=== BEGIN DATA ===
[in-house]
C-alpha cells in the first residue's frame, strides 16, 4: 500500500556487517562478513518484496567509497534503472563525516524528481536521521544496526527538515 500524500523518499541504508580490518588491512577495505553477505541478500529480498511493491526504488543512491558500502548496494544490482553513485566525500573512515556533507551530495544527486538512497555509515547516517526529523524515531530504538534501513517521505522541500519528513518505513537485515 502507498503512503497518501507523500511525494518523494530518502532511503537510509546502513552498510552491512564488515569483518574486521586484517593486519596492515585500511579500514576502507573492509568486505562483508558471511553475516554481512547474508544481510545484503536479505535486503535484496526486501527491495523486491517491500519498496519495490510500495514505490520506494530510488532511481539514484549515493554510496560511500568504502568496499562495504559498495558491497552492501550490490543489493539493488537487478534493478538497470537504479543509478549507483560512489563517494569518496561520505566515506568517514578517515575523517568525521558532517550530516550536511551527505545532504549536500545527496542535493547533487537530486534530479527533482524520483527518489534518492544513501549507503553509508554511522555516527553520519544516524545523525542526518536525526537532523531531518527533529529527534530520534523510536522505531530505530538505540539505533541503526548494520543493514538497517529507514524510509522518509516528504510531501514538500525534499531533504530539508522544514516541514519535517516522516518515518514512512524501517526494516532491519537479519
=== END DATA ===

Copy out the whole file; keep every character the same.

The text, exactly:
[in-house]
C-alpha cells in the first residue's frame, strides 16, 4: 500500500556487517562478513518484496567509497534503472563525516524528481536521521544496526527538515 500524500523518499541504508580490518588491512577495505553477505541478500529480498511493491526504488543512491558500502548496494544490482553513485566525500573512515556533507551530495544527486538512497555509515547516517526529523524515531530504538534501513517521505522541500519528513518505513537485515 502507498503512503497518501507523500511525494518523494530518502532511503537510509546502513552498510552491512564488515569483518574486521586484517593486519596492515585500511579500514576502507573492509568486505562483508558471511553475516554481512547474508544481510545484503536479505535486503535484496526486501527491495523486491517491500519498496519495490510500495514505490520506494530510488532511481539514484549515493554510496560511500568504502568496499562495504559498495558491497552492501550490490543489493539493488537487478534493478538497470537504479543509478549507483560512489563517494569518496561520505566515506568517514578517515575523517568525521558532517550530516550536511551527505545532504549536500545527496542535493547533487537530486534530479527533482524520483527518489534518492544513501549507503553509508554511522555516527553520519544516524545523525542526518536525526537532523531531518527533529529527534530520534523510536522505531530505530538505540539505533541503526548494520543493514538497517529507514524510509522518509516528504510531501514538500525534499531533504530539508522544514516541514519535517516522516518515518514512512524501517526494516532491519537479519